— The multi-dimensional impacts of the coronavirus pandemic in Latin America could lead to a “hunger pandemic” if not addressed with urgency.
Norha Restrepo, communications officer at the World Food Programme’s (WFP) Latin America office, shared this concern with IPS following a briefing by the United Nations agency on Tuesday about COVID-19’s impact on the region. As of Tuesday, June 16, 1.7 million people have been affected by the virus across Latin America and the Caribbean — doubling in the last week.
Miguel Barreto, WFP’s Regional Director for Latin America and the Caribbean, raised concerns about the region’s massive informal labour sector, which have been especially hard-hit by lockdowns, as well as the grave effects of other compounding factors such as food insecurity and climate change.
“Our region already had problems related to economic and climate shocks, as well as insecurity and displacement,” he said at the briefing, adding that between 50 and 70 percent of workers in the region earn their income through jobs in the informal sector, which makes them more vulnerable and facing food insecurity under lockdown.
“Now, with COVID-19 restrictions in place to save lives, millions have lost all or part of their income. Many do not know where their next meal is coming from,” he said.
Restrepo echoed Barreto’s thoughts in conversation with IPS.
“In an extraordinary situation like this one, every other aspect of society will definitely be impacted,” she said. “But for the most vulnerable, the people who really depend on the society and the economy moving, the impact on hunger was immediately seen — and this can really get worse. So we definitely have to do much more to avoid this from becoming a hunger pandemic as well.”
A vulnerable demographic
Experts all pointed out that Latin America and the Caribbean have recently become the hotspot for the virus because it’s a region that was already facing its share of struggles.
“Latin American countries became hot spots because measures of prevention and control are much less effective than in industrialised countries,” Dr. Cesar Chelala, a global health consultant who has in the past voiced concerns about the public health issues in the region, told IPS.
In a March 2019 report, Chelala detailed how issues such as “sprawling urbanisation, environmental problems, and increasing levels of obesity that affect all age” as well as prevalence of non-communicable diseases were a massive concern in the region.
With the virus being especially quick to spread in crowded areas, and affecting people with underlying conditions, the prevalence of Chelala’s highlighted factors are worrisome.
“Any serious underlying condition lowers a person’s immunity and, as a result, the impact is much bigger. That is why not only very sick people but also older people are more prone to getting the most serious forms of the infection,” he told IPS.
Beyond the concerns of the direct impact of the virus, there are also concerns of secondary impacts — such as the consequences of the lockdown and food insecurity.
With such a large part of the workforce being out of job during lockdown, the poor are only getting poorer, and having trouble accessing food — whether because of financial troubles or their inability to physically go to a store, said Restrepo of WFP.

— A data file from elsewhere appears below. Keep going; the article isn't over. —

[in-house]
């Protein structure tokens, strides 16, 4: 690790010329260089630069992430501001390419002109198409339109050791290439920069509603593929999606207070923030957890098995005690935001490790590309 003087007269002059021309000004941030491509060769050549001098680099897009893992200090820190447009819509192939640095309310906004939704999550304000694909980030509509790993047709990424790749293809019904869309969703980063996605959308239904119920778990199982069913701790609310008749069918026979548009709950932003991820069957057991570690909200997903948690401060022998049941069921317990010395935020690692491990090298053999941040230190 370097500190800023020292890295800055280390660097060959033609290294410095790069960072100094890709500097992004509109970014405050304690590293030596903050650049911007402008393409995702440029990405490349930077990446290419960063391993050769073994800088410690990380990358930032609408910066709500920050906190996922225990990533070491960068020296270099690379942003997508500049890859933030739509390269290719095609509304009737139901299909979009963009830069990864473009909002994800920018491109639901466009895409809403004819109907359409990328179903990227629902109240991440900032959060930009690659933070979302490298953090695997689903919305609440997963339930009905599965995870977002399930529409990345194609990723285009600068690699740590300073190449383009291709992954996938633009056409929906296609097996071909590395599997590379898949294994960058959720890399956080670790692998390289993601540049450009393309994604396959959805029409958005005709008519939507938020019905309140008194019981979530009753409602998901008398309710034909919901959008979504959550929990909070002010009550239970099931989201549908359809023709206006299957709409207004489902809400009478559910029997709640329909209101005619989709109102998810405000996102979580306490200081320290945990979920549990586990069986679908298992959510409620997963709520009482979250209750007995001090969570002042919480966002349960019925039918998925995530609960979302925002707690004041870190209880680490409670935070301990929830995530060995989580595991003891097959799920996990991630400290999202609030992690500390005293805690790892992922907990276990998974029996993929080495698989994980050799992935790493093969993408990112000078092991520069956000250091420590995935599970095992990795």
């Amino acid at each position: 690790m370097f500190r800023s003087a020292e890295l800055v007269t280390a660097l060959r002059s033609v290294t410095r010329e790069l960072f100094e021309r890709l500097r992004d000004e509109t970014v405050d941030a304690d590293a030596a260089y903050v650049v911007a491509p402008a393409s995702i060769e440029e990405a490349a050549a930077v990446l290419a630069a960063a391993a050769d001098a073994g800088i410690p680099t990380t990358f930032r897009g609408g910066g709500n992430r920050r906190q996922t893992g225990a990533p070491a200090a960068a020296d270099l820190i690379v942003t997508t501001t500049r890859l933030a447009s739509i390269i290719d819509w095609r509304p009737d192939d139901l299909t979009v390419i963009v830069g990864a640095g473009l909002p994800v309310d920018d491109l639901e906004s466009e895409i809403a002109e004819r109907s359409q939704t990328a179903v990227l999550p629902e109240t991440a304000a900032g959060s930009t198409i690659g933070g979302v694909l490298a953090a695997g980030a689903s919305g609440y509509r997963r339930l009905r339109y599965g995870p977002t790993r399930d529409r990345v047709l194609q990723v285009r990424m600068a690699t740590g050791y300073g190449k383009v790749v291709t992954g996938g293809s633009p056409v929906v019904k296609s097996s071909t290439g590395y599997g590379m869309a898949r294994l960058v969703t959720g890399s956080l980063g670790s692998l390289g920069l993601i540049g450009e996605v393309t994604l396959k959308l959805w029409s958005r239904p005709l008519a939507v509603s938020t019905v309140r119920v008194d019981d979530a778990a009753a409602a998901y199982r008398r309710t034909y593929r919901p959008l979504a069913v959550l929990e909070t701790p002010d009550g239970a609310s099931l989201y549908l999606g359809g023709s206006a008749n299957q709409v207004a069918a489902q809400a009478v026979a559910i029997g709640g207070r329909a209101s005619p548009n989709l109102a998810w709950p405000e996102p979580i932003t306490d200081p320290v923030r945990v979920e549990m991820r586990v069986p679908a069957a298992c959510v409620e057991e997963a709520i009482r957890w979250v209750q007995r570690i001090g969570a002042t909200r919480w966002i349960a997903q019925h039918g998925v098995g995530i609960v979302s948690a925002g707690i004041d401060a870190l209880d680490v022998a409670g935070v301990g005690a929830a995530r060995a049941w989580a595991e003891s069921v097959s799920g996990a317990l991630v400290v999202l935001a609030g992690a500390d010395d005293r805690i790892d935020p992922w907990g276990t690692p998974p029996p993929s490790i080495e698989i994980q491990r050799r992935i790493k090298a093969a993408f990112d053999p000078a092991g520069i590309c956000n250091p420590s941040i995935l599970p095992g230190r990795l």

As a result, issues such as food insecurity have heightened, according to Restrepo, who added that with COVID-19, there has been an increase in people living with severe food insecurity — from 700,000 to 1.6 million people.
Furthermore, she added, the migrant crisis is also affecting the situation. She said more than five million Venezuelan migrants are in the region, and are extremely vulnerable as they’re not part of any social protection system because they are not citizens.
These migrants also maintain informal jobs, and thus, for them it’s “extraordinarily complicated to cope,” she added.
Meanwhile, other concerns about the individual economies in the region remain.
Dr. David Alexander Walcott, Founder of NovaMed and a doctor in Jamaica, told IPS that given tourism is crucial for Jamaica’s economy, the lockdown means people are having to make difficult choices between earning a livelihood and remaining alive.
“One of the urgent issues to be addressed is how do we reopen our economy and allow the traditional sectors that have kept Jamaica afloat to thrive,” he said. “How is it that we tow the line between managing our caseload and being responsible from a public health perspective while being responsible from an economic perspective?”
Potential solutions would require the collaboration of every actor, said Restrepo.
In addition to that, Chelala pointed out the role the education sector can play in providing appropriate messages to the students and the general population. “Accessible water and sanitation, and the hygiene measures involved, are important to control the spread of the disease,” he added.
Restrepo suggested that the countries would benefit from soft credit to governments by international financial institutions. This way, she said, “governments can invest the money into protecting and supporting the most vulnerable people.”
She also suggested social protection which can help people stay at home so those working in the informal work sector don’t have to go out or have to choose between death and an income.
She added: “Because the pandemic is such an enormous magnitude, it means everybody has to be involved — from the individuals to really enormous institutions with a lot of capital.”